It was an unusually cold Winter day in Durham, North Carolina, USA—a great morning for an Americano at the small downtown coffee shop.
Lauschen buzzed over to a table where two men sat, two of only three patrons present in the locally owned business. Lauschen, ever atop biblical studies’ prominent personalities, recognized Dr. Berühmtheit as an established text-critical scholar-turned-popular author. It was this scholar who had arranged the meeting with the other man, a scholarly colleague, Dr. Bright, to discuss plans to begin blogging. Bright had started a blog some years before and so considered the invitation by Berühmtheit to discuss the matter a compliment.
“I’ve set out to begin a blog,” said Berühmtheit. “Its name will be F.B.I., that is For Berühmtheit’s Ideals.”
“Wonderful!” exclaimed Bright. “My own experience suggests that blogging is a worthwhile endeavor. Time consuming, yes, but a real avenue for dialogue among colleagues and students. Have you had a chance to spend much time on my blog?’
“Of course,” Berühmtheit reassured his friend. “But I have something a bit different in mind!”
“Different?” asked Bright, noticing Berühmtheit’s growing excitement.
“You see, I plan to offer for free only a small number of the features most people are looking for when they visit a blog. You know, just enough to spark a bit of interest. But further details of what I think about a particular topic . . . for this one must pay.”
Lauschen, now perched on a low hanging light just above the table, let out a faint gasp.
“Pay . . .with money?” asked a surprised Bright.
The men became silent for an awkward moment or two. Lauschen watched the surprised Dr. Bright search for something to say.
“Um,” Bright stuttered, “Pardon my utter surprise! Blogs are usually designed to promote free dialogue and discussion.” Bright hesitated, then quietly asked, “Is the University cutting salaries a bit?”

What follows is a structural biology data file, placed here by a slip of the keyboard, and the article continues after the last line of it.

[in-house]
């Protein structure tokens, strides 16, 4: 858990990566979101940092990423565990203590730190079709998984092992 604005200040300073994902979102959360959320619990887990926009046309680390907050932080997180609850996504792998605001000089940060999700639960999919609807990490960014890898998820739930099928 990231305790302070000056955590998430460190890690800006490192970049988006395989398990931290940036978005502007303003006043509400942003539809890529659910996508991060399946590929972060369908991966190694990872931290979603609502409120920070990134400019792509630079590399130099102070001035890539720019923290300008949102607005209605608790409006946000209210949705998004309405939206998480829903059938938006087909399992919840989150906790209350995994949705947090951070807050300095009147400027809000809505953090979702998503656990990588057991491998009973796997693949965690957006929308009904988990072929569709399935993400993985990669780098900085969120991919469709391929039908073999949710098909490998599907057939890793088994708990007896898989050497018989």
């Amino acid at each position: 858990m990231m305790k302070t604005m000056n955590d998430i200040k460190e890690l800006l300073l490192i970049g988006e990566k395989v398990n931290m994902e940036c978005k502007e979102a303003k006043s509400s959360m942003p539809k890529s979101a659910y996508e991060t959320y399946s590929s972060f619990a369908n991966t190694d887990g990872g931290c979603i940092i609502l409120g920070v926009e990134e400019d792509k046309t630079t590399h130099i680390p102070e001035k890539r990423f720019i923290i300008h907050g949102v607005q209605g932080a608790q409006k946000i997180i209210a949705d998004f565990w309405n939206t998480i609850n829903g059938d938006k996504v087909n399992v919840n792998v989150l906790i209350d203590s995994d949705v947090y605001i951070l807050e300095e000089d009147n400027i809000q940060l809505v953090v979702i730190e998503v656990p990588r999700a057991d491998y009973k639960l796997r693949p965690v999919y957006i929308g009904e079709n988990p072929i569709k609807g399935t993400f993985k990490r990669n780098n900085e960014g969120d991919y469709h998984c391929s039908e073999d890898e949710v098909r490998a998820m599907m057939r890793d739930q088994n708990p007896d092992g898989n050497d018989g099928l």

“No, no, no!” answered Berühmtheit. “At least not my salary. All the income generated by subscribers to my blog will be given to charity. Yes, that’s right—charities which help the poor, homeless, and needy! Not one penny, not a single cent, will go into my pocket!”
“How commendable,” Bright said—Lauschen agreeing just inches away.
“Yes. You see, income generated from my subscribers will support my favorite charities. Two of them help the needy here in Durham and other parts of North Carolina. Two others are global in scope. Look here,” Berühmtheit said, pulling up his blog on his smart phone screen to show his friend.
“Oh yes, right on your front page—a picture of two needy looking girls. Are they from Durham?” asked Bright.
“Well, I don’t think they are. I’ll have to ask the guy who puts up the pictures. The main point anyway isn’t where they’re from, but that they depict the needy around the world. That’s the main point of my blog—to raise money for the needy!”